Sleep

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Sleep

Guiding Your Child Through The Adolescent Years
34970
Middle Adolescence Features
Sleep
Sleep
htmSleepAdol
Ensure that your teen gets enough sleep.
362835
InteliHealth
2011-05-29
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InteliHealth Medical Content
2010-03-11
Reviewed by the Faculty of Harvard Medical School

Sleep

The sleep patterns of teens often cause parents to worry that something is wrong. Some wonder when their teen complains that he always feels tired. While it is true that fatigue (feeling very tired) is associated with various medical problems, including mononucleosis and anemia (low number of red blood cells), it is much more common for teens to be tired simply because they have poor sleep habits.

Most teens are busy all the time, particularly during the school year. They are going to school, doing after-school activities, working, playing sports, doing homework and just hanging out with their friends. To make time to do all these things, teens often stay up very late. They do not get the sleep they need since they have to get up early the next morning for more of the same. Although they feel they can make up for it by sleeping late on weekends, in fact, they cannot. Most teens end up being sleep deprived (missing important amounts of sleep) and always feeling tired.

Your teen may not be getting enough sleep at night if he is:

  • Falling asleep in class
  • Having difficulty waking up in the morning
  • Not able to concentrate
  • Irritable

How much sleep should your teen get? Studies have found that teens need an average of nine to nine-and-a-half hours of sleep each night. However, many teens stay up late even though they have to get up early to be at school on time and often only get six or seven hours per night. To get enough sleep, a teen that needs to get up before 6 a.m. would have to go to bed by 9 p.m. Obviously, most adolescents do not go to bed this early.

So what can you do as a concerned parent? Have your teen follow these simple steps to make sure he is getting the most (and best quality) sleep possible each night.

  • Go to bed and wake up the same time every day, during the school week and on weekends. Keeping a regular sleep schedule helps the body set its internal clock, making it easier for your teen to fall asleep at night and wake up in the morning.
  • Do not nap during the day. If a nap is needed after school, it should not last longer than 30 minutes.
  • Relax as much as possible for an hour or so before bedtime, perhaps by listening to music, reading or meditating. Try not to study right up until bedtime.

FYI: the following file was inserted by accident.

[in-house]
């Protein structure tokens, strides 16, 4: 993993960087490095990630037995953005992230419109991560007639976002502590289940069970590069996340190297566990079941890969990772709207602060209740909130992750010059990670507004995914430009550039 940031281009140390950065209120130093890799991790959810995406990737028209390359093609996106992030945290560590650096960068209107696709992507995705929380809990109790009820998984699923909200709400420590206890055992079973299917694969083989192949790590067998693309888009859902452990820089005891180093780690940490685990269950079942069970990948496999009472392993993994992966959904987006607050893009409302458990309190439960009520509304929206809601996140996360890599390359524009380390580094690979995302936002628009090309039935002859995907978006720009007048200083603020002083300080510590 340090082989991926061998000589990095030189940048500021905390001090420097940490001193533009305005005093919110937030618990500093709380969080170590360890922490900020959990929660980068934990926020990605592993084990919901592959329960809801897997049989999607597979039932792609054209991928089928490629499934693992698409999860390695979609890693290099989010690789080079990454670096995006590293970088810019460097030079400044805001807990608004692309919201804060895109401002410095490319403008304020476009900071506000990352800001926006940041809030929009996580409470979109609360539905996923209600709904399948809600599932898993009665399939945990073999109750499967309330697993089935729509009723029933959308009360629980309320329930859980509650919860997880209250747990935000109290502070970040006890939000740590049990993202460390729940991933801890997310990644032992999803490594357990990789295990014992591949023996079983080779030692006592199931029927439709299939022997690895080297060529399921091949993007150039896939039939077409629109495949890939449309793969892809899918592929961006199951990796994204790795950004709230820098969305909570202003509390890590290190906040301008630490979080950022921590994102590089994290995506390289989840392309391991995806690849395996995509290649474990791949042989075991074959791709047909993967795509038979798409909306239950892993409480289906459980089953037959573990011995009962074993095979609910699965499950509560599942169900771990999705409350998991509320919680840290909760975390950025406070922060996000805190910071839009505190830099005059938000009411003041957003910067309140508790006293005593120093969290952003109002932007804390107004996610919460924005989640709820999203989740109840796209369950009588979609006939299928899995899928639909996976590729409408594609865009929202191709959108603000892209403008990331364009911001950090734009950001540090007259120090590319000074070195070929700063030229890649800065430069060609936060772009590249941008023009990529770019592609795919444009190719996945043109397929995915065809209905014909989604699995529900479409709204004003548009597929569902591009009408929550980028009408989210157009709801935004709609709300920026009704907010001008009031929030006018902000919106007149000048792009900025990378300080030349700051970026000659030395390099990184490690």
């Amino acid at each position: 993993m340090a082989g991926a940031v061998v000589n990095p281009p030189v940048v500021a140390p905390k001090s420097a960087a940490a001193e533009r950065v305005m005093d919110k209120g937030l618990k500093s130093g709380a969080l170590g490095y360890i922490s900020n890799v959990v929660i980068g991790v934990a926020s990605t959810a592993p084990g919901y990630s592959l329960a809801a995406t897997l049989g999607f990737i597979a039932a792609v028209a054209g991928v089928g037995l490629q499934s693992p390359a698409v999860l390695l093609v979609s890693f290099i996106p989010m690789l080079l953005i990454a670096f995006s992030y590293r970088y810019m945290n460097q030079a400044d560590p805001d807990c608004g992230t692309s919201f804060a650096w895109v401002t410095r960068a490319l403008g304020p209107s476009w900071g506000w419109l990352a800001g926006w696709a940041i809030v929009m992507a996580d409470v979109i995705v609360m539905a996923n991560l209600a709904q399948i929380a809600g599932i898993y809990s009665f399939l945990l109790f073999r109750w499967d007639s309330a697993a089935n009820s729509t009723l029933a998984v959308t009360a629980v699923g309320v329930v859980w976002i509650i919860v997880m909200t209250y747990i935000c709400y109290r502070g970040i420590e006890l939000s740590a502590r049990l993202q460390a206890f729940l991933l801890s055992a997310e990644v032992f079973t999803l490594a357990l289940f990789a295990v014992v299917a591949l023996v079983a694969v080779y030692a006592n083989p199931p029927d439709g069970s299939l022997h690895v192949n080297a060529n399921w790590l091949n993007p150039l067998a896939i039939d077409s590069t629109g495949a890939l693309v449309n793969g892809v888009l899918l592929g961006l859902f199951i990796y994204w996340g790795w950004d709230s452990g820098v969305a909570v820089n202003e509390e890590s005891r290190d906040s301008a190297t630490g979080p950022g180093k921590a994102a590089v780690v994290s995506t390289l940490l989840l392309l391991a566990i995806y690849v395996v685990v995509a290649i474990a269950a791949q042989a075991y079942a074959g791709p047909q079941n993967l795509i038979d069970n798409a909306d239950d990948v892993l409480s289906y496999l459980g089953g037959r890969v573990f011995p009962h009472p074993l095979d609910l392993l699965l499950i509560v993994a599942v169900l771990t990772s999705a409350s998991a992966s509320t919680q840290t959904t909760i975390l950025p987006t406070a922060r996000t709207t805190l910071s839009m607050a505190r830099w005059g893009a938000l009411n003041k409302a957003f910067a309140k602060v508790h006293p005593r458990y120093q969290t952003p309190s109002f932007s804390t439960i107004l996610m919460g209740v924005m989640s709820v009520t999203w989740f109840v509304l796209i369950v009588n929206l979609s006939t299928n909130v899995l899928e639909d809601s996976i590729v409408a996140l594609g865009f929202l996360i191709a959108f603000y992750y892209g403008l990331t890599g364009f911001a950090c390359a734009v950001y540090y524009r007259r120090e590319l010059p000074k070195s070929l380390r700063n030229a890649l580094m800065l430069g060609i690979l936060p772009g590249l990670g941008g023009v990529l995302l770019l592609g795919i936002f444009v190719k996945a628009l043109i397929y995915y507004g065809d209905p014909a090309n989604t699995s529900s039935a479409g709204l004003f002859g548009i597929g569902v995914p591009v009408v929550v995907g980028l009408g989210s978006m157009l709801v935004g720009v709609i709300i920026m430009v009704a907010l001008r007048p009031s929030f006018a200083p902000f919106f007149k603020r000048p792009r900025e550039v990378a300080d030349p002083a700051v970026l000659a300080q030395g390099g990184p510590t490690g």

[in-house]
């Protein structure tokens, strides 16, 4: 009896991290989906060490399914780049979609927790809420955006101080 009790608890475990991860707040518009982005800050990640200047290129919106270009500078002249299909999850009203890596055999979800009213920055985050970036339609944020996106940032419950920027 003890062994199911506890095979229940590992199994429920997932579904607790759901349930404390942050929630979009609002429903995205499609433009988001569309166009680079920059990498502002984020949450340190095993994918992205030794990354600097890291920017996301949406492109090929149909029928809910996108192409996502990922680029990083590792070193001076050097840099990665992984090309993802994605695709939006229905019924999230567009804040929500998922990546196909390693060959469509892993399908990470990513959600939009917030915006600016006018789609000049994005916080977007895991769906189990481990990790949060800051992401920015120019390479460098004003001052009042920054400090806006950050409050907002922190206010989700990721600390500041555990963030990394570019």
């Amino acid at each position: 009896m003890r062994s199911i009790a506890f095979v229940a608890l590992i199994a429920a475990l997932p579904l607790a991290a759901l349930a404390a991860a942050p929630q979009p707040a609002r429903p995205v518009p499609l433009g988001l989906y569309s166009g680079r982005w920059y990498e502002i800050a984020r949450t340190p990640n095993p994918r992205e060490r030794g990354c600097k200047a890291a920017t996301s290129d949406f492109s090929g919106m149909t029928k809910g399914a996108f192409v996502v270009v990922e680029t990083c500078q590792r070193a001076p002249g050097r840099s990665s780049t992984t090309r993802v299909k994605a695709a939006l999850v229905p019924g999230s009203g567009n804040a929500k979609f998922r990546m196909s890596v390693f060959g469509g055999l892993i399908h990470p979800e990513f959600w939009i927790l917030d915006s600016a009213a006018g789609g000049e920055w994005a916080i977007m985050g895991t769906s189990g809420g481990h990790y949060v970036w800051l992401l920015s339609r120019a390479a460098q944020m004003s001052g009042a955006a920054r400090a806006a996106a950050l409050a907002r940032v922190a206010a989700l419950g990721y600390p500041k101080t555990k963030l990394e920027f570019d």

• Exercise regularly, but never right before bedtime.
  • Do not drink beverages or eat foods that contain caffeine (for example, coffee, tea, soft drinks and chocolate) after lunchtime.
  • Do not pull "all-nighters" (staying up all night) to study for a test. One night of missed sleep can upset your teen's sleep cycle for weeks.
  • Avoid watching violent TV shows or movies before bedtime.

In addition to the steps listed above, sit down and talk with your teen about any concerns he may have. Some teens feel stressed about everything that is going on in their lives. They may not be sleeping well because they are just too busy or they are having a hard time balancing school, extracurricular activities, jobs and friends all at the same time. Certain social or emotional stresses, such as the breakup of a relationship or the death of a loved one, can disrupt a teen's normal sleep pattern.

Talk with your teen about what is going on in his life. Often times, if you can help him deal with some of the stress, his sleep will improve. On the other hand, sleep problems also can be a sign of depression. If your teen is having difficulty sleeping and is showing other signs of depression, such as weight loss, lack of appetite, irritability, moodiness, withdrawing from family and friends, or poor grades in school, call your teen's pediatrician right away for advice.

Sleep is important for everyone, particularly teens, who are growing physically and mentally into adults. Make sure your teen knows that getting the right amount of sleep, as often as possible, will keep the energy levels in our bodies up. This keeps us sharp, helps our brains to store all of the information we learned during the day, and helps our bodies to fight off infection, so we are less likely to get sick. In addition, all teens need to know that not getting enough sleep can actually be harmful to our minds and bodies, making us less able to concentrate, to make good judgments and to get good grades. Not getting enough sleep makes all of us feel irritable, cranky and more emotional. Most important, being sleep deprived ends up causing many car accidents, as we cannot drive nearly as well and the risk of falling asleep at the wheel increases.

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depression
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dmtChildGuide
Last updated June 10, 2014


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